Slow RAID1, proprietary BIOS

Hello, newbie here… I am looking for help with some terrible read performance that I’m getting from iRST in RAID1. The PC is a Lenovo M92p which is Q77 based, running Win 8. I replaced the factory drive with a pair of mechanical drives (WD Black 2.5", 4K sector). They measure 97 MB/s singly (sequential) via Crystal, but only 68 MB/s when put into an iRST mirror. 512K read test is even worse, and random access time jumps from 8ms to 16ms using Sandra. It does surpass the single drive in one test (4K reads with queue depth = 32), so I assume there is some spreading of reads happening. The OROM is showing v11.0.0.1124 and it is a UEFI bios “Lenovo BIOS Setup Utility” with a version dated 06/07/2013. The numbers above were from testing after updating the Windows driver to v12.5.1066. Should I expect better performance out of iRST? And if so, is there any way to achieve it using a branded BIOS stuck at that version?

Or do your experiences match those in this Intel forum thread from last year, even with the current drivers?

@ tonyp:
Welcome at Win-RAID Forum!

Since I don’t have much experience with RAID1 systems, I am probably not able to help you. Hopefully someone else will do it.
If you want the best performance, you have to create a RAID0 array.

Regards
Fernando



Hi
When you say "using a branded BIOS stuck at that version" does it mean Lenovo have some sort of protection against flashing a modded BIOS?
If not, this BIOS is easily modded, if you want to try newer RAID OROM.

EDIT: Also there was a new BIOS released yesterday for the M92p.

Hi - thanks for the suggestions. It definitely needs to be RAID1 in my case. This is a business PC which I can’t quickly get to for repairs. My understanding is that RAID1 can improve read performance, but only if it is implemented well. I could live with single drive performance but this is too much of a slowdown.

I just applied the new BIOS but the OROM hasn’t changed. I did notice that the update contains references to AMI, so at least that points me to the right guide on this site.

Hi tonyp, RAID1 with performs worse than a single drive on all of Intel’s Q67/H67/P67/Z68/Z77/Z75/H77/Q77 chipsets.

I have personally tested 36 drivers from the 11.x RST drivers and 11.x/12.x RSTe drivers with 13 OROM’s and the result is always the same.

The issue has been presented to Intel here, on their own forums back in October 2012 but there has been no reply from any Intel employee on the matter.

However - If you force the RSTe v3.x driver to install via device manager the RAID1 performance improves dramatically on reads, to almost RAID0 levels.

Unfortunately this was not a solution for me as the RAID1 array requires a rebuild every time the machine is powered cycled (and also there is no trim support for my SSD’s in RAID0).

If you need RAID1 to perform better you will either need a dedicated hardware RAID card or a motherboard with the X79 chipset.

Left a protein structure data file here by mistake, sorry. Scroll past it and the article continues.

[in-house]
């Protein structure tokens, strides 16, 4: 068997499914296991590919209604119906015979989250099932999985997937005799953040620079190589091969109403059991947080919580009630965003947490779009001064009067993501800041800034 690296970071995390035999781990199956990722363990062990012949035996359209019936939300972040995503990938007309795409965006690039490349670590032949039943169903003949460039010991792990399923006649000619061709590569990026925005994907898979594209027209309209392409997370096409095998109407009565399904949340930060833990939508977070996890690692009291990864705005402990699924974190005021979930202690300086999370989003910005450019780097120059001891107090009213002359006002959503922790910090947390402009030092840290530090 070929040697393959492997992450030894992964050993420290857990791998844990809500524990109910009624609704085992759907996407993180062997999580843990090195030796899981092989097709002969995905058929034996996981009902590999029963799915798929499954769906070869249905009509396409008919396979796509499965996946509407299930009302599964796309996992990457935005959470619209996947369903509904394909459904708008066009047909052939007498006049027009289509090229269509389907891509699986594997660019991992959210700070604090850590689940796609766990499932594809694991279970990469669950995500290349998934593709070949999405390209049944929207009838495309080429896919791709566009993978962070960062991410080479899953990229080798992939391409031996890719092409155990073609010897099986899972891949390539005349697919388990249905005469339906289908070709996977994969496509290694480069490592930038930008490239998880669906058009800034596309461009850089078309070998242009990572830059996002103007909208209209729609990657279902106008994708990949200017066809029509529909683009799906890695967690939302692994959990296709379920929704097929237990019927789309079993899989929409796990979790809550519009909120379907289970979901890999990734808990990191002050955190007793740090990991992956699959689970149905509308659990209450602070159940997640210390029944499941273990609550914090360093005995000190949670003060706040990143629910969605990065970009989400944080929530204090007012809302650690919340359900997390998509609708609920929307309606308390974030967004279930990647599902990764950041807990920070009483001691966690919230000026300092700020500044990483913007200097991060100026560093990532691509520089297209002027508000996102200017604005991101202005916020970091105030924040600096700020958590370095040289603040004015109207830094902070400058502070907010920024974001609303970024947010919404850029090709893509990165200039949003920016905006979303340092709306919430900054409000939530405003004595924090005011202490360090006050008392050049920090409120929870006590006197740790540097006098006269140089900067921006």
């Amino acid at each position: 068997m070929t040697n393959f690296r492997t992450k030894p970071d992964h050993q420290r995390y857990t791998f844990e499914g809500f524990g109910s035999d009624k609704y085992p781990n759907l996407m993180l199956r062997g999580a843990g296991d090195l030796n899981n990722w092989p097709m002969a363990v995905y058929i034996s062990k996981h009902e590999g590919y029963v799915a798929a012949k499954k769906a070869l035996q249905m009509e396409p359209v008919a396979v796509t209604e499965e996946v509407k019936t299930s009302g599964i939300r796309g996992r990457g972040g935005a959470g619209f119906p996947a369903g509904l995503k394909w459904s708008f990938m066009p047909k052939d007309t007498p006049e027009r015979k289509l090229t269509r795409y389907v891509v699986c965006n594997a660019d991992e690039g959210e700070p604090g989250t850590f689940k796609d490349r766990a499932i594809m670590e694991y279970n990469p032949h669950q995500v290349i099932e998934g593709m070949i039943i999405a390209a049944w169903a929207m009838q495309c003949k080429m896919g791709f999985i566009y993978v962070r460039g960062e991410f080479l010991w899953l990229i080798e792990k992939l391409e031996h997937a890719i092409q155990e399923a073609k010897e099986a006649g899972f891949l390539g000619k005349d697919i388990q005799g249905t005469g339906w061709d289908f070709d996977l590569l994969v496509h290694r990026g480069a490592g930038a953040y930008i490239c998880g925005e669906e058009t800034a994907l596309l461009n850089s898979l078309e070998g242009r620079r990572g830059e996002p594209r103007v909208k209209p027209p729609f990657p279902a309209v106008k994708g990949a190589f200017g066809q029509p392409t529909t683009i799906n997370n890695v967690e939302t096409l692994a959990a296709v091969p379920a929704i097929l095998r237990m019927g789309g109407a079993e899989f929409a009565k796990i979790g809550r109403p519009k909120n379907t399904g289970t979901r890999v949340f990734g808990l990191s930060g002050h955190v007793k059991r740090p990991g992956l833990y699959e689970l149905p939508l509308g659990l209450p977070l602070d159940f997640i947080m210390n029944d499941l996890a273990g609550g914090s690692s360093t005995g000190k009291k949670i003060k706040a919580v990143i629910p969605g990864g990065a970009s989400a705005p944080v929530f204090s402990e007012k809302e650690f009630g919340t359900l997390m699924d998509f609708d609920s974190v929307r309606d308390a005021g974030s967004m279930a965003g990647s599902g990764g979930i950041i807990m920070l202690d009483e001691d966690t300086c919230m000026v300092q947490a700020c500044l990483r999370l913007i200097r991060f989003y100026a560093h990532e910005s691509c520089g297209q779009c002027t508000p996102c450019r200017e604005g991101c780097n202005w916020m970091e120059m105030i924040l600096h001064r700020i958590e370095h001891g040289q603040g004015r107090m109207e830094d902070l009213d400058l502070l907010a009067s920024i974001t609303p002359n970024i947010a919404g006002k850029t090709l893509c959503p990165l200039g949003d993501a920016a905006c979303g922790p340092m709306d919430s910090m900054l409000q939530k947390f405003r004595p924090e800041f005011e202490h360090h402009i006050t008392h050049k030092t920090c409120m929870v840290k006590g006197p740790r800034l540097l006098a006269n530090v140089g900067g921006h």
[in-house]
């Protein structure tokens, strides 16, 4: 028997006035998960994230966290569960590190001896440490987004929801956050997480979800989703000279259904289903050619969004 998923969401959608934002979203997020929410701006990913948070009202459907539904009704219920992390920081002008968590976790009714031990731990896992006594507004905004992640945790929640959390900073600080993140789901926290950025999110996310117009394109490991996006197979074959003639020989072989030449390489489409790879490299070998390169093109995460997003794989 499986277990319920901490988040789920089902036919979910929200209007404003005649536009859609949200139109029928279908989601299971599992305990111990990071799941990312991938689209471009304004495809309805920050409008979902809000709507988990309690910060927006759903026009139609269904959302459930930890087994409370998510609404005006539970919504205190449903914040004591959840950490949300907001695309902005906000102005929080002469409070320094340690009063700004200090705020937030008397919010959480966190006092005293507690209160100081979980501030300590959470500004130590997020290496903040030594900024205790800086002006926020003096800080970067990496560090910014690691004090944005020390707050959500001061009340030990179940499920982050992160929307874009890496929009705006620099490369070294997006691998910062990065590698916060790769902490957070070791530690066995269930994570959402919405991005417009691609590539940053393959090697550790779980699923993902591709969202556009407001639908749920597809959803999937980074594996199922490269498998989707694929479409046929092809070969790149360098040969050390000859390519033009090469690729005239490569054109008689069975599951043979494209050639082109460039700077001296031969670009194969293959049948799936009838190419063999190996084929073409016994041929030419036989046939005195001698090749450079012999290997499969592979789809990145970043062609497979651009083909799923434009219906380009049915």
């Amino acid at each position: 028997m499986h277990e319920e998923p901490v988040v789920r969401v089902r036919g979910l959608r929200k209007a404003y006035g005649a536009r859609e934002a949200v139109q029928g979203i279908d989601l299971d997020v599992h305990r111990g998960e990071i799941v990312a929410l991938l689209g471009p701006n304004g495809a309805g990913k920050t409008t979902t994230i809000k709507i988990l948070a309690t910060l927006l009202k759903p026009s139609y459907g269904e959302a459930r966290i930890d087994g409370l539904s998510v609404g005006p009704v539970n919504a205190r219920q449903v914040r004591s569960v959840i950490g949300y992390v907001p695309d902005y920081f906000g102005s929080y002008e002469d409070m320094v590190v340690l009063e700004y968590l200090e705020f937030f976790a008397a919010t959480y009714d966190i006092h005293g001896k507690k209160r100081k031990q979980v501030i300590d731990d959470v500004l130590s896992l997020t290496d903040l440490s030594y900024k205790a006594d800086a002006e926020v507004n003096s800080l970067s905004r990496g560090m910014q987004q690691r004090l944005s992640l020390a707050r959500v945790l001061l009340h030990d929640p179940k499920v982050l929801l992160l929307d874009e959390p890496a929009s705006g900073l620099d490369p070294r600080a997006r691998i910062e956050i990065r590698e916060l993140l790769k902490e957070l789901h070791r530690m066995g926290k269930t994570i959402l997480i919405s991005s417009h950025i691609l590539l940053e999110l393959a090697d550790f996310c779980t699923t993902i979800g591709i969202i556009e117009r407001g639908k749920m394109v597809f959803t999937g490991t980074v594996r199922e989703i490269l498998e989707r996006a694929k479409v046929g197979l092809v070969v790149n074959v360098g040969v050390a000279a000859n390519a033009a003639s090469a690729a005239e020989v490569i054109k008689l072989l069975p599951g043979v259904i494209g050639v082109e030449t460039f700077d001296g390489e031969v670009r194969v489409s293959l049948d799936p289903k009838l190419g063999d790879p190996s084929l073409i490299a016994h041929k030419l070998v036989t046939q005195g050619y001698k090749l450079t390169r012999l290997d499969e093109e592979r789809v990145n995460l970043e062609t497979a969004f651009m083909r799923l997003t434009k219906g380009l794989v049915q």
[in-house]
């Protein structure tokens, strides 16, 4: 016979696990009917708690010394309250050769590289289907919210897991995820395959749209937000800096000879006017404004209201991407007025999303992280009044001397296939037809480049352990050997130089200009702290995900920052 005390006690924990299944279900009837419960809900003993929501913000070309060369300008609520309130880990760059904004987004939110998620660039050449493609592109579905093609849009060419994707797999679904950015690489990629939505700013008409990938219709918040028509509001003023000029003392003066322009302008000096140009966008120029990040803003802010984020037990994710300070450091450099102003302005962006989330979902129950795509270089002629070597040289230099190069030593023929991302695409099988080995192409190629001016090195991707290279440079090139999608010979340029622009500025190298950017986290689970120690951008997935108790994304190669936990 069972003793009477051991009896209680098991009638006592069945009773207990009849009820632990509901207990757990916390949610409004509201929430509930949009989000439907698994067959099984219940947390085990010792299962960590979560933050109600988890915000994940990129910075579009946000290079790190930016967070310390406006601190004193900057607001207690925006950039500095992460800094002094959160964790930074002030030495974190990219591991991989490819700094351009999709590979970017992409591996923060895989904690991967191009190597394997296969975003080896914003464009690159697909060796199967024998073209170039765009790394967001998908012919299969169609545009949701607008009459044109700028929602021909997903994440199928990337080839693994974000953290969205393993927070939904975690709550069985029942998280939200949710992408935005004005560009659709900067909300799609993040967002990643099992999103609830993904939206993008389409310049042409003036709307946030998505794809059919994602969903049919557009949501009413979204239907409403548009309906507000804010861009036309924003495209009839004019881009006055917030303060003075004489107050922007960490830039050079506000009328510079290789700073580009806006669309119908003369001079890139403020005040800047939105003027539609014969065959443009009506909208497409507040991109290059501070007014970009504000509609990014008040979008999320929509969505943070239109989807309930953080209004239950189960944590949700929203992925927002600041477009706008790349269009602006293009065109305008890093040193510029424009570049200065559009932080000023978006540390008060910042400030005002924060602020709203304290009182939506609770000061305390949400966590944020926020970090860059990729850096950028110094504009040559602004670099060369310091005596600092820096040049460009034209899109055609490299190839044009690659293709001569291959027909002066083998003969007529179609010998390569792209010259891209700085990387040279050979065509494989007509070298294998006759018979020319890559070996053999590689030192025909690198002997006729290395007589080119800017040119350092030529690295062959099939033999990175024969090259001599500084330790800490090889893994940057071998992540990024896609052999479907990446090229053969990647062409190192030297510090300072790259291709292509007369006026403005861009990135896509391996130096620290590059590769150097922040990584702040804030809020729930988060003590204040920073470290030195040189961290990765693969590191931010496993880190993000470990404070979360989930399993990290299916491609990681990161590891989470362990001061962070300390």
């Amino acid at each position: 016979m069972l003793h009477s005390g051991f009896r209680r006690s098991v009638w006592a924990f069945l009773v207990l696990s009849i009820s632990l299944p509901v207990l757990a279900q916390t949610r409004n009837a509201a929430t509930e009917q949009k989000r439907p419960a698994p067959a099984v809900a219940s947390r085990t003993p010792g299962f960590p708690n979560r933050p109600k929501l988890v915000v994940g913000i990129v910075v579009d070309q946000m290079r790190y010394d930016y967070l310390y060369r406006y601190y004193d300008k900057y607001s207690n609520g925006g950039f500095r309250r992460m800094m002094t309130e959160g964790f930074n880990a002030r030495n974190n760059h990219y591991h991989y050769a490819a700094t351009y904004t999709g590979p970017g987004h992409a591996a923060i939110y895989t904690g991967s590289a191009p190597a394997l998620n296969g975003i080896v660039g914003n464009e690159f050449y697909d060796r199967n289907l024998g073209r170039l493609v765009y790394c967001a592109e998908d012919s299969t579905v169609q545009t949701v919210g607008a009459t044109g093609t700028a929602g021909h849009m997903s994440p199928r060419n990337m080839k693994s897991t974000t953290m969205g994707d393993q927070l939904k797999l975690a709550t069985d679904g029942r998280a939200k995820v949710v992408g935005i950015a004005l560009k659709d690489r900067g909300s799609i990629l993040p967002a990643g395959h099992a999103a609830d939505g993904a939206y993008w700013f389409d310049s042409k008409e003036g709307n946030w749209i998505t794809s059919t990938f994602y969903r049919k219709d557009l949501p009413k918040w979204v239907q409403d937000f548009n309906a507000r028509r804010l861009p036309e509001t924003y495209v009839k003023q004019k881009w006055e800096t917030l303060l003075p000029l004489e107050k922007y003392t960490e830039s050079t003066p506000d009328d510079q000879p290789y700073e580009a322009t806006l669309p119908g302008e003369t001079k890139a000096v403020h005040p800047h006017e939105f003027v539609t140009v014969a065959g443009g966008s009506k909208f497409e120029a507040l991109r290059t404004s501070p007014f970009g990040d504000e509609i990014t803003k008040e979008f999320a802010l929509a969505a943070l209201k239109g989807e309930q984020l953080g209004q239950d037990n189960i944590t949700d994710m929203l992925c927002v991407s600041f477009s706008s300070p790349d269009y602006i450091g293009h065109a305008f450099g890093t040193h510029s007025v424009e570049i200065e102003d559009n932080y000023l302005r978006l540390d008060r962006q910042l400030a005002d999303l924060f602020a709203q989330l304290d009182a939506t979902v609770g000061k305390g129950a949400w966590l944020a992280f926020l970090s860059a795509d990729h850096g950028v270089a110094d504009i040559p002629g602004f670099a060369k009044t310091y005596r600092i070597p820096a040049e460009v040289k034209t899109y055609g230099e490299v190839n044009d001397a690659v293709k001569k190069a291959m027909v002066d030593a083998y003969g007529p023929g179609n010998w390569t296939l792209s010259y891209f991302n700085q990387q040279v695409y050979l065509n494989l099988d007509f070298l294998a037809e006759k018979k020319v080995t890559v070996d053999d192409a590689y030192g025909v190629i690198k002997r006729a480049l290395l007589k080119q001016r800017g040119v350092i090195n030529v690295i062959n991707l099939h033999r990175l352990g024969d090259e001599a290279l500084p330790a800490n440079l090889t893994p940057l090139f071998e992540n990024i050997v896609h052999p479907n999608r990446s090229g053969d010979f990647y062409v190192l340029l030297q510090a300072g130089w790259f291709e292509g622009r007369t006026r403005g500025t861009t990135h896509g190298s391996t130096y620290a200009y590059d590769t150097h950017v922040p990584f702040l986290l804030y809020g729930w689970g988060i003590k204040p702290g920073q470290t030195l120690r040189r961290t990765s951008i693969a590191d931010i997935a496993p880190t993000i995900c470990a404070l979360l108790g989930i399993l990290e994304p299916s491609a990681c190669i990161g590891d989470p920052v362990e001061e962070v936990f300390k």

Pretty sure I tried RAID1 some time ago on P67 or Z77 and got double read speeds.

@ chinobino:

Welcome at Win-RAID Forum and thanks for your contribution!

Regards
Fernando

Thanks - this is the info I was looking for (and had feared). I did submit a support case to Intel but I only received a boilerplate response.

FWIW here are results of AS-SSD running W8.1, RST11.2, 2x Vertex4 in RAID1.

Seems good to me. This was made with what I usually leave for OP so now to delete RAID1, recreate RAID0, trim and delete again since RAID1 trim does not work here. BTW the optimize function in W8 may report trimming successful when it is not as in the case with using RAID1 as above.

tonyp you mention 4k sectors, are you using 512e and is your partition 4k aligned?

CPL0 - good idea about the 4k alignment. I cloned the OS so it may well need this.

Another thought: were your P67/Z77 experiences also using SSDs? It seems like this problem might be specific to mechanical drives. If RST is doing a simple interleave, the seek time could kill any advantage to using two spindles.

Even that Intel forum poster was using SSDs on the X79, which could explain the difference rather than the X79 chipset itself.



I believe it is using 512e as the drive model (WD5000BPKT) lists Advanced Format in its specifications, but fsutil reports “Bytes Per Physical Sector” as 512. Also, I just ran the Western Digital alignment tool and it said it’s already aligned.

Thankyou for the warm welcome Fernando.

Very interesting results from CPL0 using RAID1 with SSD’s.

I must admit that I did not test my SSD’s in RAID1 (as my OS is currently installed on them), I only tested RAID1 on my 2 x WD 3TB Black Drives [WD1003FAEX].

I put the same mechanical drives into a Windows 8 mirrored array (dynamic volume) and only very occasionally saw anything even close to double the sequential read speed of a single drive, mostly the transfer speed was the same as a single drive.

I also tried using the WD drives in RAID1 with one of my Intel X25-M SSD’s as a cache (with Intel’s Smart Response Technology) but the read and write speeds were limited to that of a single 80GB X25-M (~255 MB/sec read & 80 MB/sec write) using “Enhanced” or “Maximised”.

The last option was to try using Windows 8 storage spaces - it was a bit better on the reads (approx 200 MB/s read and ~150 MB/s writes) but not as good as I wanted.

As a result I dumped the idea of using RAID1/mirroring and just made a striped volume in Windows 8 disk management, which allows me to run the array on either Intel or Asmedia SATA III ports and get high transfer speeds.

The performance will be much better, if you are using the Intel instead of the ASMedia SATA3 ports.

You are correct, it does limit the burst speed of the cache by almost 100MB/s;

Intel Ports (Striped Volume)


Intel Port Disk0 Read


Intel Port Disk1 Read


ASMedia Ports (Striped Volume)


ASMedia Port Disk0 Read


ASMedia Port Disk1 Read